Hist 130 Syllabus.docx - Hist 130(DIVR History of...

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Hist 130 (DIVR) History of Organized Crime in America (3 credits) Dr. Kenneth Faunce Office: Wilson- Short 322 Fall 2017 Office Hours: 8:00- 9:00, 2:00-3:00 MWF MWF 1:10-2:00 and by appointment Cleveland 30E Phone: 335-7554 E-mail: [email protected] COURSE DESCRIPTION: Organized crime has a long and notorious history within North America. Today's criminal organization can be traced back centuries to pirates who operated off the Atlantic coast. Organized crime reflects the diversity of the American population and the diversity in American Society. During the nineteenth century, criminal organizations were formed around bootlegging, smuggling, bank robberies, and cattle rustling. These organization represented the diversity in ethnicity and during the century. During the era of prohibition, the profits reaped catapulted organized crime to a new level of sophistication, wealth, and power, and became more global in nature. The increased use of illicit drugs and other illegal (and consensual) products and services have fueled the proliferation of criminal organizations and illegal markets in the last three decades. Today, organized crime is carried out by a diverse number of groups which have become increasingly transnational and have assumed a critical role in the most profitable criminal activities. This course will examine the role and impact of the rise of organized crime in the United States. The beginnings of organized crime will be discussed as well as its spread through America culture, including its diversification, and links to American success and the American Dream. Also, the myths and perceptions of organized crime that are common within American society will be examined. Students will engage with and analyze the realities and stereotypes in the treatment of organized crime. Students will analyze how both culture/society and cultural differences are influenced by factors such as history, politics, power and privilege, communication styles, economics, institutionalized discrimination and inequality, as well as cultural values, beliefs, and practices through the lens of organized crime. Learning Goals & Objectives. 1. Foster Diversity : Students will understand, respect and interact constructively with others of similar and diverse cultures, values, and perspectives, especially via primary and secondary sources that expose students to a wide variety of world views over time and across space. 2. Develop Critical and Creative Thinking : Students will use reason, evidence, and context to increase knowledge, to reason ethically, and to innovate in imaginative ways, especially via interpretation and synthesis of historical documents, analytical writing and speaking, and comparative thinking. 3. Develop Communication skills : Students will write (both formally and informally), speak (in small and large groups) and listen (in lecture and to each other) to achieve intended meaning and understanding among all participants.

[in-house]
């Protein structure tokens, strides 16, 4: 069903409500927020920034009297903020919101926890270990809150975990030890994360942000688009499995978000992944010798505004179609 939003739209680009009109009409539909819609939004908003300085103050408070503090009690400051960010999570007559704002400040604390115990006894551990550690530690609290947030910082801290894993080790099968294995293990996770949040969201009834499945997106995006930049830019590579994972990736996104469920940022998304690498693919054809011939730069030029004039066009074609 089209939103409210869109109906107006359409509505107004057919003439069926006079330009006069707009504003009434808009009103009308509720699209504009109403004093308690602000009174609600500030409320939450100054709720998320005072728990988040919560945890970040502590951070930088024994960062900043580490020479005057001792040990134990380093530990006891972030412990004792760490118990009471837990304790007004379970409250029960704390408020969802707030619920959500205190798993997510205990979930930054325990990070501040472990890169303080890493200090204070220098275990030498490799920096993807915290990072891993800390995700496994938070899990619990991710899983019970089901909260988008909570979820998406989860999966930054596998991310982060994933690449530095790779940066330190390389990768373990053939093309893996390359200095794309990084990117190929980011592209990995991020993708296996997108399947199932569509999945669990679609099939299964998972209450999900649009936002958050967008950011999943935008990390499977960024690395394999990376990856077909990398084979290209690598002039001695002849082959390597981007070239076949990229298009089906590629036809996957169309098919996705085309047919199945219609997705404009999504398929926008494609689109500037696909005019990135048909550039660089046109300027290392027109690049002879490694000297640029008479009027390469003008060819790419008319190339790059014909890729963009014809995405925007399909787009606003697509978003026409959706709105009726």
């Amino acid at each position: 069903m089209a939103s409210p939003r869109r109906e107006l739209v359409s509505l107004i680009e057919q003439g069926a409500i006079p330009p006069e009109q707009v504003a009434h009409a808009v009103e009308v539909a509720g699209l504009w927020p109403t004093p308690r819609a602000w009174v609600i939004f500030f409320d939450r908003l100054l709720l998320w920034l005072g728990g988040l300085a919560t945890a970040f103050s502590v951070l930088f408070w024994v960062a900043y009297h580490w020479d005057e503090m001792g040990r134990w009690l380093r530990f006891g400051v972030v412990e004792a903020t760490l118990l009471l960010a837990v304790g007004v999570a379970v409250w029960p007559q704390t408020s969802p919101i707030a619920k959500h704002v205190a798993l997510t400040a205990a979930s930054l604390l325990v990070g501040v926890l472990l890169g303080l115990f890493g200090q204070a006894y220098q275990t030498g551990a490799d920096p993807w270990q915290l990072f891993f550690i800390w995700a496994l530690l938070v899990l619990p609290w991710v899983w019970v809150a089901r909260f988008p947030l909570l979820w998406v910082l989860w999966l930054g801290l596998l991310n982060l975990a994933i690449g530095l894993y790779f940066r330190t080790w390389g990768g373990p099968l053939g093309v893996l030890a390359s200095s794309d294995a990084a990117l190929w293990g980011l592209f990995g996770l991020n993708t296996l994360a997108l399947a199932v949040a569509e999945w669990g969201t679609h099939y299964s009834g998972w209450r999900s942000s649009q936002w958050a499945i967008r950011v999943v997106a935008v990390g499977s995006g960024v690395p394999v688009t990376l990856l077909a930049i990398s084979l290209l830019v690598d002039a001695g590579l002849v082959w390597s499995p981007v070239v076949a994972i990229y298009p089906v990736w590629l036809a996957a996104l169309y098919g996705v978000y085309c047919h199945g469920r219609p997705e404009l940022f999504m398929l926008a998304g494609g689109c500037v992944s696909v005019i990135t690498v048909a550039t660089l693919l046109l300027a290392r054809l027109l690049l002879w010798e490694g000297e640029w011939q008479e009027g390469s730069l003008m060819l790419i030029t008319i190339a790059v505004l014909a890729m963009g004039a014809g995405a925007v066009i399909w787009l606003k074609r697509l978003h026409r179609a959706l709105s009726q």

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  • Fall '17
  • Ken Faunce
  • History

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